Our NHS organisations are forecasting that we will deliver a combined deficit of £16.4 million this year, which would represent a significant improvement on the 2018/19 year end position which was a deficit of £97.6m. This is despite the Norfolk and Norwich University Hospitals NHS Foundation Trust and the Queen Elizabeth Hospital King’s Lynn NHS Trust being slightly behind plan at the end of month two of the financial year.

As always, you can read our finance and performance reports with the papers for the Health and Wellbeing Board, CCG governing bodies and NHS trust board meetings.

Updates on mental health services

One of our top priorities is to improve mental health services for children, young people and adults. We have produced two briefings so you can see the progress we are making - read them here

Local success stories

  • Improving patient safety – A project to review the medication of people living in care homes has won an award from the Health Services Journal. Pharmacists and other colleagues are working together to make sure each resident’s medicines are still required and working effectively, and changing prescriptions where appropriate to help keep them safe and well. Many congratulations to the team who included Bruce Rumsby from Norwich CCG together with colleagues from Arden and GEM Commissioning Support Unit.
  • Reducing strokes and heart attacks – GPs and practice nurses have been focusing on identifying people with high blood pressure earlier and managing people with atrial fibrillation. This work was carried out across Norfolk and Waveney and based on current trends the team are forecasting to have reduced year on year the number of strokes by 25, the number of heart attacks by 94. The team from Great Yarmouth and Waveney CCG included Manjari Engelhard, Dr Sarah Flindall, Michael Dennis and Dr Mark Lim, and they were highly commended for their ‘Innovation in improving outcomes and reducing variation’ at the prestigious ‘Healthcare Transformation 2019 Awards’.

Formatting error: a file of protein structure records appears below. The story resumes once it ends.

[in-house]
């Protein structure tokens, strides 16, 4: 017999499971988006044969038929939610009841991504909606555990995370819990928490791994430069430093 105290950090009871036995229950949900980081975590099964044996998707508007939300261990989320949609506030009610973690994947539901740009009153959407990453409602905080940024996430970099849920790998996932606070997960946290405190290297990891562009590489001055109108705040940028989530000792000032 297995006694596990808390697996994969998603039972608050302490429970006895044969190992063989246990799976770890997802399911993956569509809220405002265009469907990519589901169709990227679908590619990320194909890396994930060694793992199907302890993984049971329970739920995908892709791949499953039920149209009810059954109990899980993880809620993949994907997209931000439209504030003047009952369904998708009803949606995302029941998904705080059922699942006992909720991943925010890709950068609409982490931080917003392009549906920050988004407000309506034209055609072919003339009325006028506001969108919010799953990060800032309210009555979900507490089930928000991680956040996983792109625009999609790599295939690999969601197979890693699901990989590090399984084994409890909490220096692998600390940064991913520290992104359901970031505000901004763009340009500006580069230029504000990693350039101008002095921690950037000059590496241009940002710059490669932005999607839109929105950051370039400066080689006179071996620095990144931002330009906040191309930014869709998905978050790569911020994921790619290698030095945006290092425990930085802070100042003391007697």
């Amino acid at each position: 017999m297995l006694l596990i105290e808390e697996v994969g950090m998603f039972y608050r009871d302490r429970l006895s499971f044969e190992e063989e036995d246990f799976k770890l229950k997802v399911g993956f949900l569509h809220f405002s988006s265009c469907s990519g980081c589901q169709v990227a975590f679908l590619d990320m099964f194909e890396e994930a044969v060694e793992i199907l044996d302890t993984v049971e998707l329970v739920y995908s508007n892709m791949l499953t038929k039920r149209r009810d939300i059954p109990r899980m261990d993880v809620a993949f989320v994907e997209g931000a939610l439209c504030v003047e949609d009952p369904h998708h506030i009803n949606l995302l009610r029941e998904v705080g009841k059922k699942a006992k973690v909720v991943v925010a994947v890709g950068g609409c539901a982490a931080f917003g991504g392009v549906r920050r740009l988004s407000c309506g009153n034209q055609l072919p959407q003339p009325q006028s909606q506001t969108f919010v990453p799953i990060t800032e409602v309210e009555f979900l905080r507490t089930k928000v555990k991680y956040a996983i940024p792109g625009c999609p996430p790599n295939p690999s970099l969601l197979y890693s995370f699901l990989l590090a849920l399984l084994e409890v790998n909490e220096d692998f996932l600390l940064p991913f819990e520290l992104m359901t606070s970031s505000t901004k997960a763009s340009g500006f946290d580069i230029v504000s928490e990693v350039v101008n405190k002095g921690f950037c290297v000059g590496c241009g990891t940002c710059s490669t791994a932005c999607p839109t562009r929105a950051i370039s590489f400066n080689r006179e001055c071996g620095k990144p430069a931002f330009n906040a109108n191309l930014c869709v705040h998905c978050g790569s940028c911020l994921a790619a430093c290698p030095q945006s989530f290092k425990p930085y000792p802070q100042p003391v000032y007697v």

• Making sure people with learning disabilities get their health checked – Kevin Harris from Thorpewood Medical Practice in Norwich has won a regional Parliamentary Award, nominated for “Excellence in Primary Care”. He won his award because instead of inviting people with a learning disability to the GP surgery for their annual health check, Kevin makes contact with them to talk through the process and visits them at home where they are much more comfortable and confident. As a result, he has managed to reach 100% of the surgery’s adult patients eligible for a check-up. Kevin was nominated for his award by the MP for Norwich North, Chloe Smith. Another great example of a staff member taking the initiative to improve care for local people.